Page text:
At the suggestion of Professor Ho, my first semester Civil Procedure professor who also is the Director of Loyola’s IP Law Program, I decided to join Loyola’s IP Law Society. I began attending networking events with upperclassmen and alumni where I learned that’s there’s more to IP law than just patent prosecution. One event called “Building Brands” was hosted by Loyola alumni Lema Khorshid. At the event, many of her small business clients talked about how meaningful it was for them to have their ideas protected by IP. These protections included things beyond patents such as copyrights and trademarks. I was also pleased to learn that my lack of a science degree was irrelevant to practicing in those areas.

Later in the semester, I had the opportunity to sit in on presentations that Professor Ho’s IP class put together. I was surprised at the nostalgia I felt seeing images of patents again. I was also excited about the diverse array of topics her students chose to discuss. This included patents related to SoulCycle and the unauthorized use of Kylie Jenner’s fictional Kylieverse trademark, and beyond. I’m already starting to think of topics from my own presentation when I hopefully take the class next year.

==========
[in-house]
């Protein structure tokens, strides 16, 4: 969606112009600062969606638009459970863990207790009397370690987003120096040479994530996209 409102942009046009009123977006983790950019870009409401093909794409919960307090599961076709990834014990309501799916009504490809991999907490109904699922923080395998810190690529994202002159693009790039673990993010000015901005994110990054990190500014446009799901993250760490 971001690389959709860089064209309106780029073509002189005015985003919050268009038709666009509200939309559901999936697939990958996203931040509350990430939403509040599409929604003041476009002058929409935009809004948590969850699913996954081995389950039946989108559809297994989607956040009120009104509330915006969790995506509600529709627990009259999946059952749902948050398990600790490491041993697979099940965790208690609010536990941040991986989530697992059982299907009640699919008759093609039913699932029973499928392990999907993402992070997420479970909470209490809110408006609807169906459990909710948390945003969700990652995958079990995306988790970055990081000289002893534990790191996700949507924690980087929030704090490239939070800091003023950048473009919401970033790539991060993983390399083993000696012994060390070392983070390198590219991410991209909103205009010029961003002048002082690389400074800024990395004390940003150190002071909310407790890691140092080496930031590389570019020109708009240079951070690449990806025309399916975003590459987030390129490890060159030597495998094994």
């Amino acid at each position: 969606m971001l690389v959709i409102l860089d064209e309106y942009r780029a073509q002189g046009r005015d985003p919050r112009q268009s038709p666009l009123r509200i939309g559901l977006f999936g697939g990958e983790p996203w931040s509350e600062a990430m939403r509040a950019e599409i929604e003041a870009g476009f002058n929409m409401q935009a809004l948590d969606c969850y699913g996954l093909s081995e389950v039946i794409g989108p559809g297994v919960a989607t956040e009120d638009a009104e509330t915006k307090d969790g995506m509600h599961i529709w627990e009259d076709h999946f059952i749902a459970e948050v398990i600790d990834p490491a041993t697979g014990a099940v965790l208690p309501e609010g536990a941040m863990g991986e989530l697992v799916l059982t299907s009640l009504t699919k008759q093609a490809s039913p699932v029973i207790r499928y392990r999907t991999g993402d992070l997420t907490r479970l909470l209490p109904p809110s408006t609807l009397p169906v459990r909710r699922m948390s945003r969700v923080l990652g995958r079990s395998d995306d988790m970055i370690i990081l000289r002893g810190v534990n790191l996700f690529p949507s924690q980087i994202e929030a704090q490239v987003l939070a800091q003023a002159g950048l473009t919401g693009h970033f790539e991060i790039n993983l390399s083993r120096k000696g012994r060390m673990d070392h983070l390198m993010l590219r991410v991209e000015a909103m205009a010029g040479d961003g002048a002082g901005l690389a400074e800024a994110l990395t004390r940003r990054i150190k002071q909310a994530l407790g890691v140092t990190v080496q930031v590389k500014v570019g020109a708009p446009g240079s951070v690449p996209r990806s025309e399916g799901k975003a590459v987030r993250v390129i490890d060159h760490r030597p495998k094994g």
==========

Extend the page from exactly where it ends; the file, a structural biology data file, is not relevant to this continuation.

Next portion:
Courtesy of the U.S. Patent and Trademark Office

Ultimately, the unexpected ended up being the wonderful thing about my experience with patent law. I can’t wait to see what else the unexpected will bring during the rest of my time at Loyola and in my legal career.

Maddie Domenichella
Assistant Blogger
Loyola University Chicago School of Law, JD 2024
Incoming IP Law Society President, 2022-23